File sharing of music has been part of the Internet landscape for well over a decade, but the debate over its economic impact continues to rage. The issue has come to fore once again in recent weeks after Columbia University’s American Assembly released an excerpt of a report that found that peer-to-peer users purchase 31 percent more downloads than non-P2P users. The NPD Group, which conducts industry analysis for the Recording Industry Association of America, quickly responded with data that purports to show that among music buyers, both P2P and non-P2P users spend about the same, though P2P users spend more on merchandise and concert tickets. The NPD Group dismisses the additional spending, arguing “it would be silly” to concluded the P2P promotes merchandise or ticket sales.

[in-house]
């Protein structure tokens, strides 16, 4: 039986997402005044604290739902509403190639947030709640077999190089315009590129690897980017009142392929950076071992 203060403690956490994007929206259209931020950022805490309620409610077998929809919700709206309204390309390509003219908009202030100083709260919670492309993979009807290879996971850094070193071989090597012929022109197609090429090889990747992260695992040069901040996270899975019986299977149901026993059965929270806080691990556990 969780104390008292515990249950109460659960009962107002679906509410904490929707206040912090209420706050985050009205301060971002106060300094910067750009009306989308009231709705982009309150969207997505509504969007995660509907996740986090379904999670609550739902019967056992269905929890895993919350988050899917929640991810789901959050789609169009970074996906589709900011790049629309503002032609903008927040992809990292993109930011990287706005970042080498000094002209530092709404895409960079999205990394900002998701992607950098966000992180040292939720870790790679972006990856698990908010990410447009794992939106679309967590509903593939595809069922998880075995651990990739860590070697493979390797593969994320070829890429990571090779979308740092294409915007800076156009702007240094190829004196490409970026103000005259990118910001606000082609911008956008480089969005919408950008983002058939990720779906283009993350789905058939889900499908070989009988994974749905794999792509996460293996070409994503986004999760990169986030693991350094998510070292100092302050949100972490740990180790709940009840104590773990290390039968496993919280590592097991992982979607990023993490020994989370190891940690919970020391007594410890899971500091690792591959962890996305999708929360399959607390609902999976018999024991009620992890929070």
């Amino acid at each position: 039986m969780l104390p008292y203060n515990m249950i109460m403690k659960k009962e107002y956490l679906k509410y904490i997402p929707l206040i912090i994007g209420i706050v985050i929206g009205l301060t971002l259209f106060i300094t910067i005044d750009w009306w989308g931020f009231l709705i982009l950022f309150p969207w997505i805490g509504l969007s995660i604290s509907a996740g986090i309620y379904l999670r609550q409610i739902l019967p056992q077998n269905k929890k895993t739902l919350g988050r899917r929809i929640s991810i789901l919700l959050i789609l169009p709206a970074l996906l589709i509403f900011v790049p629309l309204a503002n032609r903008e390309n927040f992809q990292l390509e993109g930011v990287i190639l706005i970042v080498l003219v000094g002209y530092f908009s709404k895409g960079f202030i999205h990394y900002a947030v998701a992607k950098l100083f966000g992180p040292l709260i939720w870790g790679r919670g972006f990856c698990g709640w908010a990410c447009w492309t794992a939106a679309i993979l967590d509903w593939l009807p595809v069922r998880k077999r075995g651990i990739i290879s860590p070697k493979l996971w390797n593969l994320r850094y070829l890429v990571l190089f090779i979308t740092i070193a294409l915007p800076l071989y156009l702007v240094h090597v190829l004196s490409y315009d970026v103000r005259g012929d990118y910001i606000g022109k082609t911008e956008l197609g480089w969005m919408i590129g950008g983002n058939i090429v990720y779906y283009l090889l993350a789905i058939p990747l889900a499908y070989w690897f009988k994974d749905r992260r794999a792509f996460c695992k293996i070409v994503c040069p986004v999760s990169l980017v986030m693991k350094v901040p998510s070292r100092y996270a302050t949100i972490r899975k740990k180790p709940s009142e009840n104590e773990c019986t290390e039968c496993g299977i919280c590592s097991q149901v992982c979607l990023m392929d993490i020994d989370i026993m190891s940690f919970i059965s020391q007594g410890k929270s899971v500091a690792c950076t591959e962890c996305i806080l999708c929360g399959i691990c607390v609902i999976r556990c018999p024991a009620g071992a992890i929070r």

While there have since been responses from the American Assembly and further promotion of the NPD Group findings from the RIAA (along with coverage from CNET and TorrentFreak), no one seems to have picked up on the basic math error from NPD Group. The NPD Group post ironically starts with:
I often think you ought to have a license to publish data, especially these days, when misinterpreted statistics easily make their way to the blogosphere, and thus become truth.
Yet take a closer look at its own data in a chart that has been replicated throughout the blogosphere.